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The subgroup in $S_4$ that I know has order 12 is the subgroup of all even permutations, otherwise known as the alternating group $A_4$. However, I know this from a fact and not because I am able to show a subgroup of order 12 exists in $S_4$ in the first place. If I had not been told there existed a subgroup of order 12 in $S_4$, I would not have known there was one. So I guess this is actually a two-parter for me: 1) How do I go about showing that a subgroup of order 12 does indeed exist in $S_4$? I know by Lagrange that if there exists a subgroup, then the order of that subgroup must divide the order of the group. However, this doesn't say anything about the existence of the subgroup. And Sylow only verifies subgroups of a prime to some power order, which 12 is not. I also know that there might be a cyclic subgroup of order 12, but without manually multiplying every possible permutation in $S_4$, I don't know any other way to check the existence of this or if this subgroup is isomorphic to $A_4$ because I don't know how to write these permutations as functions in order to check if there is a homomorphism (I know that a permutation is bijective by definition). And 2) How do I show that this group of order 12 is the only group of order 12 in $S_4$?

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  • $\begingroup$ The group $S_4$ has $24$ elements. It is a good exercise to write out all subgroups of $S_4$, and you will immediately have your answer. You can simply check all combinations of generators, and you will soon see that there are not that many subgroups :) $\endgroup$ – Servaes Mar 22 '14 at 11:50
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    $\begingroup$ I don't know how you go about finding something that isn't there. $\endgroup$ – Derek Holt Mar 22 '14 at 11:57
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    $\begingroup$ A subgroup $G \subset S_4$ of order $12$ will have index $2$, hence $G$ is normal with quotient isomorphic to the unique group of order $2$, which is, in particular, abelian. If you are familiar with the fact that a quotient group $A/B$ is abelian if and only if $B$ contains the commutator subgroup $[A,A]$, then you need only figure out what the commutator subgroup is, then you can utilize that to figure out what the index $2$ subgroups are. $\endgroup$ – Dustan Levenstein Mar 22 '14 at 12:52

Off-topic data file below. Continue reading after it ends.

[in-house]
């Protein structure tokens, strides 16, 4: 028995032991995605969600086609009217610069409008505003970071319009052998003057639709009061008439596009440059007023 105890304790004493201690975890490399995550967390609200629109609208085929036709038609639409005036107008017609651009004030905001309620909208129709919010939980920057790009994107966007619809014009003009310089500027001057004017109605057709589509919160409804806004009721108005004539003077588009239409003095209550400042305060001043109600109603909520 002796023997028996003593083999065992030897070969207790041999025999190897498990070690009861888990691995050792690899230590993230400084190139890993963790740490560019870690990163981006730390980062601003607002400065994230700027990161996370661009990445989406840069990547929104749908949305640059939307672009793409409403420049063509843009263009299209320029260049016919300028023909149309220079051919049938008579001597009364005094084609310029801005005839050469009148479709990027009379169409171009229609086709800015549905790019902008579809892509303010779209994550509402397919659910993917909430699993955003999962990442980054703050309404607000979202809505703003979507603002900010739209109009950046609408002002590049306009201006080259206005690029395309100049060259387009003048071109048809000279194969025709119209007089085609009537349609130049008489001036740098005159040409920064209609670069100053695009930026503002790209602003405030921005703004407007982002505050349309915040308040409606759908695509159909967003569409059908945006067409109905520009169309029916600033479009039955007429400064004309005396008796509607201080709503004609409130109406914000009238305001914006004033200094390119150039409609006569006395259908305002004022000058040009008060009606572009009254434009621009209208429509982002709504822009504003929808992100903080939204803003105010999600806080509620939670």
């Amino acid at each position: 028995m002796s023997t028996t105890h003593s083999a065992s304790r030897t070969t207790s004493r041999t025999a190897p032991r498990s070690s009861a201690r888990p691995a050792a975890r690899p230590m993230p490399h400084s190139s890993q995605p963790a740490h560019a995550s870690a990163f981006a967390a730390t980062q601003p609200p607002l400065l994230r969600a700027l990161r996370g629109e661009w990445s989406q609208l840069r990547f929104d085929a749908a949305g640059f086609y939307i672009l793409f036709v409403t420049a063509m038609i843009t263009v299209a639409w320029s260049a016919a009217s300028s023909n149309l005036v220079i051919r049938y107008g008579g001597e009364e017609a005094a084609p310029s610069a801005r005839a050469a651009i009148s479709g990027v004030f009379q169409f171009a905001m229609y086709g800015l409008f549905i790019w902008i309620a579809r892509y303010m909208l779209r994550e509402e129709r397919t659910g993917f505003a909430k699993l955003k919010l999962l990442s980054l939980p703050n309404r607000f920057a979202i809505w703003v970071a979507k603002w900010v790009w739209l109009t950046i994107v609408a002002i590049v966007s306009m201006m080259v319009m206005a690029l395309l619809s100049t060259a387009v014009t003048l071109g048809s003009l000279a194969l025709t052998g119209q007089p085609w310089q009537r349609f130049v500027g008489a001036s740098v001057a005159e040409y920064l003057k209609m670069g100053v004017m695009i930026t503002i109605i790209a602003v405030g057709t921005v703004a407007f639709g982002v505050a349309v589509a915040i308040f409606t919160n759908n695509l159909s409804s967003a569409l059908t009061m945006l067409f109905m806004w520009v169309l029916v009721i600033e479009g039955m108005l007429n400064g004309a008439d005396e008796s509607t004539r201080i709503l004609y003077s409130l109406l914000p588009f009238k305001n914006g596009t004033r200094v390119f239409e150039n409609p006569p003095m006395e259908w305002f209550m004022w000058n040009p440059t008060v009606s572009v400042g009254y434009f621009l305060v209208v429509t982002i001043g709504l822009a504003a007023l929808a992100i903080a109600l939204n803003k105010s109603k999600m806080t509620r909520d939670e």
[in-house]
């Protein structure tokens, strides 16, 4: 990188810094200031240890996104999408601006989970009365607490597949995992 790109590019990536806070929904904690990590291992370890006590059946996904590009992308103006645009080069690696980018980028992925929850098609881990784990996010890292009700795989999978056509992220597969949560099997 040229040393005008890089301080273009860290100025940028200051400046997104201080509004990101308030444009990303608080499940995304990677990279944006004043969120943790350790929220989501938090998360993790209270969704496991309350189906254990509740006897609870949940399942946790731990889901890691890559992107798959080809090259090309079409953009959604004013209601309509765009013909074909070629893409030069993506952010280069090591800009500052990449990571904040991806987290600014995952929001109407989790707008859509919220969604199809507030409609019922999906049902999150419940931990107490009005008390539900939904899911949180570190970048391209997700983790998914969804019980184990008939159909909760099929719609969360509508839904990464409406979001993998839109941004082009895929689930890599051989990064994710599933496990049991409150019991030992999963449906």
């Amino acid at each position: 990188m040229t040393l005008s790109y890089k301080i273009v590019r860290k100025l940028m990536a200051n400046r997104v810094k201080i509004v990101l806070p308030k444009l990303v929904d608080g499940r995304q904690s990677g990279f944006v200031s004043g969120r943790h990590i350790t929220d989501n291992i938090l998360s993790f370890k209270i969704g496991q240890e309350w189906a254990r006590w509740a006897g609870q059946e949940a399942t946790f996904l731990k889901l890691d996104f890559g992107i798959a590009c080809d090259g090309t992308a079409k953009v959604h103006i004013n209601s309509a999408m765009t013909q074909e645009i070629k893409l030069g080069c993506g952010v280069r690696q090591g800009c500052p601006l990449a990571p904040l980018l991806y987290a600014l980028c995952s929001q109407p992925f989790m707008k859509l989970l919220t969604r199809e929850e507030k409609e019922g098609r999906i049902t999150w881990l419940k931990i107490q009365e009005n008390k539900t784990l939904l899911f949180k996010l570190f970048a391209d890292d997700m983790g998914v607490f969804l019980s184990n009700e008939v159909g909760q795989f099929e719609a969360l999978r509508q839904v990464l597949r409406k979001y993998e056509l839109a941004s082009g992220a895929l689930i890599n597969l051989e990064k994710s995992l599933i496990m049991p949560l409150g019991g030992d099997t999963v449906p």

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    $\begingroup$ Cauchy's theorem says that if the order of $G$ is divisible by a prime $p$, then $G$ contains an element of order $p$. $\endgroup$ – MJD Mar 22 '14 at 13:05
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    $\begingroup$ Well if you note that in general, in the symmetric group, that permutations are either odd or even, and an even perm. composed with an even perm. is again even, then they form a group. Also the identity is even. And you can show that there is an equal number of odd and even permutations. If you know that $|S_n|=n!$ then $|A_n|=n!/2$. That's the existence bit at least. $\endgroup$ – snulty Mar 22 '14 at 13:06
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Let $H\leq S_n$ be a subgroup of order 12. Then $S_4/H$ is a group of order 2, hence $S_4/H \cong C_2$, which is abelian. Therefore, $\left[S_4,S_4\right] \leq H$, where $\left[S_4,S_4\right]$ denotes the commutator subgroup (smallest normal subgroup of $S_n$ with abelian quotient).

Now if we can show that $[S_4,S_4] = A_4$, we have $A_4 \leq H$, $\left|A_4\right| = \left|H\right|$ and therefore $A_4 = H$. Firstly, $S_4/A_4 \cong C_2$ as above, so $[S_4,S_4]\leq A_4$. For any 3-cycle $(i,j,k) \in S_4$:

\begin{align*}(i,j,k) = (i,k,j)^2 = ((i,k)(i,j))^2 &= (i,k)(i,j)(i,k)(i,j)\\ &= (i,k)(i,j)(i,k)^{-1}(i,j)^{-1} = \left[(i,j),(i,k)\right] \in \left[S_4,S_4\right].\end{align*}

The set of all 3-cycles in $S_4$ generate $A_4$, so $A_4 \leq \left[S_4,S_4\right]$ and the result follows.

If you want to show that $A_4$ really is a subgroup of index 2, define $\delta : S_n \rightarrow C_2$ by $$\delta(\sigma) = \begin{cases} 1, &\sigma\; \text{even}\\ -1, &\sigma\; \text{odd}\end{cases}$$ and show it's an epimorphism.

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Here is a link which will help you with the question and the comment of Derek: $A_n$ is the only subgroup of $S_n$ of index $2$. .

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You need following steps to see the answer.

$1.)$ Define even and odd permutation.

$2)$ Show that for any $\sigma\in S_n$ if it can be written as odd number of cycles then it can't be written as even number of cycles.(this shows that above defination is welldefined)

$3)$ define $\phi: S_n\to Z_2$ by $\phi(\sigma)=0$ if $\sigma$ is even and $1$ otherwise.

$4)$Show that above function is epimorphism and conclude that $Ker(\phi)$ is a subgroup of $S_n$ with index $2$ and is set of all even permutation of $S_n$.

$5)$To show that $A_n$ is the uniqe group with index $2$.Let Assume that $H$ be another subgroup of $S_n$ with index $2$.

Then we must have $HA_n=S_n\implies \frac{|H||A_n|}{|A_n\cap H|}=|S_n|\implies R=A_n\cap H$ is subgroup of $A_n$ with index $2$.So,$R$ is normal in $A_n$.

Since $A_n$ is simple for $5\leq n$ we must assume that $n<5$.

Since $A_3$ has order $3$ only possible value is $4$. We need show that $A_4$ has no subgroup of order $6$.I is very clasic problem you can see the solution

http://www.math.uconn.edu/~kconrad/blurbs/grouptheory/A4noindex2.pdf

And you can find first $4$ part in almost any basic abstract algebra book.

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